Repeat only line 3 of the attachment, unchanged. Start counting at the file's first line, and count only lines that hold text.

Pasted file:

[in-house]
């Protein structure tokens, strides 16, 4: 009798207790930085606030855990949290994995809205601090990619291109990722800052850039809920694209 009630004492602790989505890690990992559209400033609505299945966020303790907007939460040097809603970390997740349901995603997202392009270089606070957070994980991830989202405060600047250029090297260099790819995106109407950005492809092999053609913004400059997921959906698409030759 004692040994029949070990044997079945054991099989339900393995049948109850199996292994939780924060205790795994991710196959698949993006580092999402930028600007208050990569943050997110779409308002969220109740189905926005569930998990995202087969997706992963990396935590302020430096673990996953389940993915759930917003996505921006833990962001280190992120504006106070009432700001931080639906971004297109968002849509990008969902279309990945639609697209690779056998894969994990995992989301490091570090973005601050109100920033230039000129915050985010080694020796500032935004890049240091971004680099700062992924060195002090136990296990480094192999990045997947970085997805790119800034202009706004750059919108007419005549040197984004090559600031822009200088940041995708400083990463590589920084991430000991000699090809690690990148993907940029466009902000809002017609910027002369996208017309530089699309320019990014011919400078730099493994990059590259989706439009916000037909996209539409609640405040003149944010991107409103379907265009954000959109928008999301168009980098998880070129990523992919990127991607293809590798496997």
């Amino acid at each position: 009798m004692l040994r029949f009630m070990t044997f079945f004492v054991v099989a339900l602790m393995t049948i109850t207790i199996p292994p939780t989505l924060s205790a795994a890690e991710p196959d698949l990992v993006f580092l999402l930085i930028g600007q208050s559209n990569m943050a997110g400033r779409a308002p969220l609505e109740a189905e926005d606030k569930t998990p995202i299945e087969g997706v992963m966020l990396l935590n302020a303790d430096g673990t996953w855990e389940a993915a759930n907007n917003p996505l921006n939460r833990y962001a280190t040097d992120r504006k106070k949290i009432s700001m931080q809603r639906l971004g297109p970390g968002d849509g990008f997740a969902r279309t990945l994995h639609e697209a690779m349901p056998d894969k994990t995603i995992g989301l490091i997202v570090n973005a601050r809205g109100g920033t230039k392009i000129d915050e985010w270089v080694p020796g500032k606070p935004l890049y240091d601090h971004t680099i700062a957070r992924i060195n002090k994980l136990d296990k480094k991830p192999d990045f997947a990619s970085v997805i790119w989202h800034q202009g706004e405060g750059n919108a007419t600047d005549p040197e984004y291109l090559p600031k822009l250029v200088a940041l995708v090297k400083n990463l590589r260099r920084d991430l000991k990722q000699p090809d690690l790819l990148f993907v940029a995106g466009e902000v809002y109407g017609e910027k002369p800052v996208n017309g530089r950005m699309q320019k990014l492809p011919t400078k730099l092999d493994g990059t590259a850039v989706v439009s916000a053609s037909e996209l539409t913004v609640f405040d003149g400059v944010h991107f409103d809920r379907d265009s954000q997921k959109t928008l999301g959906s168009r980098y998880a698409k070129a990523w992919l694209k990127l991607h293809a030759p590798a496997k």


């Amino acid at each position: 009798m004692l040994r029949f009630m070990t044997f079945f004492v054991v099989a339900l602790m393995t049948i109850t207790i199996p292994p939780t989505l924060s205790a795994a890690e991710p196959d698949l990992v993006f580092l999402l930085i930028g600007q208050s559209n990569m943050a997110g400033r779409a308002p969220l609505e109740a189905e926005d606030k569930t998990p995202i299945e087969g997706v992963m966020l990396l935590n302020a303790d430096g673990t996953w855990e389940a993915a759930n907007n917003p996505l921006n939460r833990y962001a280190t040097d992120r504006k106070k949290i009432s700001m931080q809603r639906l971004g297109p970390g968002d849509g990008f997740a969902r279309t990945l994995h639609e697209a690779m349901p056998d894969k994990t995603i995992g989301l490091i997202v570090n973005a601050r809205g109100g920033t230039k392009i000129d915050e985010w270089v080694p020796g500032k606070p935004l890049y240091d601090h971004t680099i700062a957070r992924i060195n002090k994980l136990d296990k480094k991830p192999d990045f997947a990619s970085v997805i790119w989202h800034q202009g706004e405060g750059n919108a007419t600047d005549p040197e984004y291109l090559p600031k822009l250029v200088a940041l995708v090297k400083n990463l590589r260099r920084d991430l000991k990722q000699p090809d690690l790819l990148f993907v940029a995106g466009e902000v809002y109407g017609e910027k002369p800052v996208n017309g530089r950005m699309q320019k990014l492809p011919t400078k730099l092999d493994g990059t590259a850039v989706v439009s916000a053609s037909e996209l539409t913004v609640f405040d003149g400059v944010h991107f409103d809920r379907d265009s954000q997921k959109t928008l999301g959906s168009r980098y998880a698409k070129a990523w992919l694209k990127l991607h293809a030759p590798a496997k």